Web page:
What is another word for diapsids?

Pronunciation: [dˈa͡ɪəpsˌɪdz] (IPA)

The term "diapsids" is often used to describe a specific group of reptiles that share a common feature: two pairs of openings in their skull, behind their eyes. While "diapsids" is the most common term used to describe this group, there are a few other synonyms that can be used as well. For example, some sources may refer to diapsids as "two-holed reptiles," "two-orifice reptiles," or "double opening reptiles." These synonyms all refer to the same group of reptiles that includes lizards, snakes, and dinosaurs among others. Using different synonyms can help to add variety and clarity to discussions and descriptions of these fascinating creatures.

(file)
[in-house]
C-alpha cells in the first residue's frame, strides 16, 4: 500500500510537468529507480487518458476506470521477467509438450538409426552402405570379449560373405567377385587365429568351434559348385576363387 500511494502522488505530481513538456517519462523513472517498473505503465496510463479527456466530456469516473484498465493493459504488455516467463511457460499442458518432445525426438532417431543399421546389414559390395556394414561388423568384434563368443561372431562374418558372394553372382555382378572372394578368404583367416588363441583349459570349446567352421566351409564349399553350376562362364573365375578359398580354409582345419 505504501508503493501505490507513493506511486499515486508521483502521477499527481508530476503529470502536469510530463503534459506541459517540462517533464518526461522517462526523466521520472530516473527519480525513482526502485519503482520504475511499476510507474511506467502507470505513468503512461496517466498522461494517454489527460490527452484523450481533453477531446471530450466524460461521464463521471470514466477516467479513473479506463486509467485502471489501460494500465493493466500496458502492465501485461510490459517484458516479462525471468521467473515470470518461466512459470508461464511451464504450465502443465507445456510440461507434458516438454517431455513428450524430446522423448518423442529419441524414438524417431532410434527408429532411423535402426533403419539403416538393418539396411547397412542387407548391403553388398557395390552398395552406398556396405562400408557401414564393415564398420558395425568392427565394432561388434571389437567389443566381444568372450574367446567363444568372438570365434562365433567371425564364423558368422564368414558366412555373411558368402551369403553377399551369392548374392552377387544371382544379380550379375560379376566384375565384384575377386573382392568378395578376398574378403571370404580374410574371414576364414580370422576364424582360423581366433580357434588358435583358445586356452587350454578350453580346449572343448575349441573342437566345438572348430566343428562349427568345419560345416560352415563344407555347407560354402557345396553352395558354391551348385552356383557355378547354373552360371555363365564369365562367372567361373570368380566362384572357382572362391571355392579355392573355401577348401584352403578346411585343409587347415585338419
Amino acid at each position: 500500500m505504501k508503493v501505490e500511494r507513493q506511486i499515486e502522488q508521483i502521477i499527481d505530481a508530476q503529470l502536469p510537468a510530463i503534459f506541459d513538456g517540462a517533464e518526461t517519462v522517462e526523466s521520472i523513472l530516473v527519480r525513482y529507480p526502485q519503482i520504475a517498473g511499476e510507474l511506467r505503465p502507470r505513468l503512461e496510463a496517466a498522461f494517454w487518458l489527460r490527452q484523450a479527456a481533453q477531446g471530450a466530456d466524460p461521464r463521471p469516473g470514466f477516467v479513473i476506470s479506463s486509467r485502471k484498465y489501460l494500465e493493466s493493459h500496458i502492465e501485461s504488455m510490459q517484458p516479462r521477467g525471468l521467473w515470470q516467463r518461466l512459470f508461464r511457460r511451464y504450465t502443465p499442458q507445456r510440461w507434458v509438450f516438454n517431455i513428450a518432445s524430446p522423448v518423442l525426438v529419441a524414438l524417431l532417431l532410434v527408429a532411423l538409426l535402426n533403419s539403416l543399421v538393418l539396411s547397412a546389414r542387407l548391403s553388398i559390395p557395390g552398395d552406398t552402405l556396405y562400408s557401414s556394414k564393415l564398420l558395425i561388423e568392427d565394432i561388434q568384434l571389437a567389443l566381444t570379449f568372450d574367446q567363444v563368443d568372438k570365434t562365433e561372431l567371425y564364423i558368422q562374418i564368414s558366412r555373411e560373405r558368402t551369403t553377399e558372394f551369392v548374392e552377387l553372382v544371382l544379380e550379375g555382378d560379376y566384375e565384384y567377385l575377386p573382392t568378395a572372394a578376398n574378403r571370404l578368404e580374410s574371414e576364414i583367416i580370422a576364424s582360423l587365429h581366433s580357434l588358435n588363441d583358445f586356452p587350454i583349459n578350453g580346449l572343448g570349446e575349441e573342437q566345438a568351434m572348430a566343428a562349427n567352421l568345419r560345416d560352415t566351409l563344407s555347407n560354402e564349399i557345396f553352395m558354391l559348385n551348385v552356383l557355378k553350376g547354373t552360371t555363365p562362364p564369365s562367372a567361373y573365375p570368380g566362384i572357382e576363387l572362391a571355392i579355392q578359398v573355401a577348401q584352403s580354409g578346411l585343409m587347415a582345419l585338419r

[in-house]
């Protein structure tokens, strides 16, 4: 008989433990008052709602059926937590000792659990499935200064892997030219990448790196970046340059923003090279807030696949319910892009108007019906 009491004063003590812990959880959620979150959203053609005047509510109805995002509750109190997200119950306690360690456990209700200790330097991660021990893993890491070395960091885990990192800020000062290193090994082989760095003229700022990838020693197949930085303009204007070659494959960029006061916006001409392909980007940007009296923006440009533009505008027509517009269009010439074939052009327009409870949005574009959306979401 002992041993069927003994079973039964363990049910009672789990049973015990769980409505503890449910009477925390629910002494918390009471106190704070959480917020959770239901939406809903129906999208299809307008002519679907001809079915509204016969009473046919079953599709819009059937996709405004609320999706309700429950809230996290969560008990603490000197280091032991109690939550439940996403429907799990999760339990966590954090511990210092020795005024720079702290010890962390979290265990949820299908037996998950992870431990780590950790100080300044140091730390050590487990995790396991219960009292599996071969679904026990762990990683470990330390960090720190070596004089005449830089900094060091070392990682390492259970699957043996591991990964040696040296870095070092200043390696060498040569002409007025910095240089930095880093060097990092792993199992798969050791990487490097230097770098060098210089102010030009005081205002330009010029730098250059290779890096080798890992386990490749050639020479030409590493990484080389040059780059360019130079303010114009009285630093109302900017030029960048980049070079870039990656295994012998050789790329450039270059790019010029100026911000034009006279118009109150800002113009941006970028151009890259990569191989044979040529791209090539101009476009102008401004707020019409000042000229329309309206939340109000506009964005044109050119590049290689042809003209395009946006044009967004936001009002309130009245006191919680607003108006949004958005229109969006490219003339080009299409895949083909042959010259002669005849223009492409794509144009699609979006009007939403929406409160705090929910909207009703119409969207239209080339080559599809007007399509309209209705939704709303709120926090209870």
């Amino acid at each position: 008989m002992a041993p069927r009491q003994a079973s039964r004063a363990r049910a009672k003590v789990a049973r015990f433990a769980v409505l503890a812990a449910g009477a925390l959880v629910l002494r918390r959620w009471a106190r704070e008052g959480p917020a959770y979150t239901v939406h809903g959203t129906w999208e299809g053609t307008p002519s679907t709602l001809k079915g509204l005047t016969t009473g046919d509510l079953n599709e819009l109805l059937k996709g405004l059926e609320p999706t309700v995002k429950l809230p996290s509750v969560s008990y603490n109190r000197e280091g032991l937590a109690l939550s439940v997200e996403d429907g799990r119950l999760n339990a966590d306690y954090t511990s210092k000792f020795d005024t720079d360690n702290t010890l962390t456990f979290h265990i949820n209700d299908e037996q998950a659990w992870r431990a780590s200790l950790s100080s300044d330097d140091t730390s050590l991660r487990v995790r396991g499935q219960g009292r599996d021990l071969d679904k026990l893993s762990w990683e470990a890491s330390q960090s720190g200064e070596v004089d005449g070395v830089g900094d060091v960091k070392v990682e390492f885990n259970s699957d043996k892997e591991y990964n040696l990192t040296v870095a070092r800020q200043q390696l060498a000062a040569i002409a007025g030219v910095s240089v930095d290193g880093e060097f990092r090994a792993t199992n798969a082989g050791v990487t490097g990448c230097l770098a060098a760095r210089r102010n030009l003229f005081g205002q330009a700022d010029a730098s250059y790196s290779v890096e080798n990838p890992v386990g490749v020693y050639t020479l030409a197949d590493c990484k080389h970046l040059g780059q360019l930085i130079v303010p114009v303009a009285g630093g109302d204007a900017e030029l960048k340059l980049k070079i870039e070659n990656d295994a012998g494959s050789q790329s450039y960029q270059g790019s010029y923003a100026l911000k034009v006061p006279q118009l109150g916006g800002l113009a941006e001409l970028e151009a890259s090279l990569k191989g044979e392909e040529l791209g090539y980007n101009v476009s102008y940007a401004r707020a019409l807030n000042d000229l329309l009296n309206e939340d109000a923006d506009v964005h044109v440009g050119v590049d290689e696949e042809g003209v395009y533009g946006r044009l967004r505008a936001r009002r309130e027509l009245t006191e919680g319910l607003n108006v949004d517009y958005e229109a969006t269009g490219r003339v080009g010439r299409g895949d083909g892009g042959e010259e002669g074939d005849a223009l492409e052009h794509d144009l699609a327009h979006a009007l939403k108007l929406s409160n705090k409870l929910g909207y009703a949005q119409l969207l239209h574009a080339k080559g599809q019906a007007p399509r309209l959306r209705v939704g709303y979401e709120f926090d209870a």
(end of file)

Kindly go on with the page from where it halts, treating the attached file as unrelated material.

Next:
What are the hypernyms for Diapsids?

A hypernym is a word with a broad meaning that encompasses more specific words called hyponyms.

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